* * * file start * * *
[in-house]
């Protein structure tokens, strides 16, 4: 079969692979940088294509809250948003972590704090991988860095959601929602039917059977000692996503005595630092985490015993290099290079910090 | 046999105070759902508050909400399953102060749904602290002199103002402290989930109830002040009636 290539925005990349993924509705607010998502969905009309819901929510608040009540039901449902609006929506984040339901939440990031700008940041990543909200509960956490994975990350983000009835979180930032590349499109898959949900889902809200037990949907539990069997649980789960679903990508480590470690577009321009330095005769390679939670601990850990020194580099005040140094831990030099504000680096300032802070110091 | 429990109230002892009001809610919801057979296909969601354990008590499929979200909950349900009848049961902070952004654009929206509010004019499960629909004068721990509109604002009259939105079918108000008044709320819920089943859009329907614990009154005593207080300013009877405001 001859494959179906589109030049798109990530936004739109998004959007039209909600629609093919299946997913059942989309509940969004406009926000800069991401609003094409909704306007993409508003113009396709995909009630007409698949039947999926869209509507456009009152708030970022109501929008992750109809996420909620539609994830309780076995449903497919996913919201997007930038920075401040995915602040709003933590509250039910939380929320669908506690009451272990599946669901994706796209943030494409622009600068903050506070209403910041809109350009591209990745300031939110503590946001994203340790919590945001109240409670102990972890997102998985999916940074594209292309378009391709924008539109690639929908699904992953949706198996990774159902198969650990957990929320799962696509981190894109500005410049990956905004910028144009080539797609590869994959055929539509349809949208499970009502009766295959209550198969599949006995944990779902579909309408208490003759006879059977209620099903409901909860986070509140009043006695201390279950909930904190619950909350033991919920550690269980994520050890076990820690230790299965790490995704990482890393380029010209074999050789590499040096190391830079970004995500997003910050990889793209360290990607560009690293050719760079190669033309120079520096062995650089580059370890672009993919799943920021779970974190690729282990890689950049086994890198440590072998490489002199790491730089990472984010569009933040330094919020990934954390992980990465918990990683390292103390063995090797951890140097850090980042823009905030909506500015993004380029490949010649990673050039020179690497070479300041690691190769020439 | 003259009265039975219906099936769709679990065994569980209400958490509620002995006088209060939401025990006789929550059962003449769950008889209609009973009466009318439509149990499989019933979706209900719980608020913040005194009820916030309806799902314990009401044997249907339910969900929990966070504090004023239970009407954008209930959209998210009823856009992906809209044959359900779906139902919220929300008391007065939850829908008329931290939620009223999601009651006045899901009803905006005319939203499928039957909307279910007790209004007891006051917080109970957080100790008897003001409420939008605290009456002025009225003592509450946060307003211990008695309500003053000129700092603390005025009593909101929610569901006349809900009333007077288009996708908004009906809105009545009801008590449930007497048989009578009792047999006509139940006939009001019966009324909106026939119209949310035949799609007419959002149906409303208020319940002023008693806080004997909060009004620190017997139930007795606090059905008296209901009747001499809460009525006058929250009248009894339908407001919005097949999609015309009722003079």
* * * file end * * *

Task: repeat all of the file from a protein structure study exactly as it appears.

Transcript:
[in-house]
């Protein structure tokens, strides 16, 4: 079969692979940088294509809250948003972590704090991988860095959601929602039917059977000692996503005595630092985490015993290099290079910090 | 046999105070759902508050909400399953102060749904602290002199103002402290989930109830002040009636 290539925005990349993924509705607010998502969905009309819901929510608040009540039901449902609006929506984040339901939440990031700008940041990543909200509960956490994975990350983000009835979180930032590349499109898959949900889902809200037990949907539990069997649980789960679903990508480590470690577009321009330095005769390679939670601990850990020194580099005040140094831990030099504000680096300032802070110091 | 429990109230002892009001809610919801057979296909969601354990008590499929979200909950349900009848049961902070952004654009929206509010004019499960629909004068721990509109604002009259939105079918108000008044709320819920089943859009329907614990009154005593207080300013009877405001 001859494959179906589109030049798109990530936004739109998004959007039209909600629609093919299946997913059942989309509940969004406009926000800069991401609003094409909704306007993409508003113009396709995909009630007409698949039947999926869209509507456009009152708030970022109501929008992750109809996420909620539609994830309780076995449903497919996913919201997007930038920075401040995915602040709003933590509250039910939380929320669908506690009451272990599946669901994706796209943030494409622009600068903050506070209403910041809109350009591209990745300031939110503590946001994203340790919590945001109240409670102990972890997102998985999916940074594209292309378009391709924008539109690639929908699904992953949706198996990774159902198969650990957990929320799962696509981190894109500005410049990956905004910028144009080539797609590869994959055929539509349809949208499970009502009766295959209550198969599949006995944990779902579909309408208490003759006879059977209620099903409901909860986070509140009043006695201390279950909930904190619950909350033991919920550690269980994520050890076990820690230790299965790490995704990482890393380029010209074999050789590499040096190391830079970004995500997003910050990889793209360290990607560009690293050719760079190669033309120079520096062995650089580059370890672009993919799943920021779970974190690729282990890689950049086994890198440590072998490489002199790491730089990472984010569009933040330094919020990934954390992980990465918990990683390292103390063995090797951890140097850090980042823009905030909506500015993004380029490949010649990673050039020179690497070479300041690691190769020439 | 003259009265039975219906099936769709679990065994569980209400958490509620002995006088209060939401025990006789929550059962003449769950008889209609009973009466009318439509149990499989019933979706209900719980608020913040005194009820916030309806799902314990009401044997249907339910969900929990966070504090004023239970009407954008209930959209998210009823856009992906809209044959359900779906139902919220929300008391007065939850829908008329931290939620009223999601009651006045899901009803905006005319939203499928039957909307279910007790209004007891006051917080109970957080100790008897003001409420939008605290009456002025009225003592509450946060307003211990008695309500003053000129700092603390005025009593909101929610569901006349809900009333007077288009996708908004009906809105009545009801008590449930007497048989009578009792047999006509139940006939009001019966009324909106026939119209949310035949799609007419959002149906409303208020319940002023008693806080004997909060009004620190017997139930007795606090059905008296209901009747001499809460009525006058929250009248009894339908407001919005097949999609015309009722003079």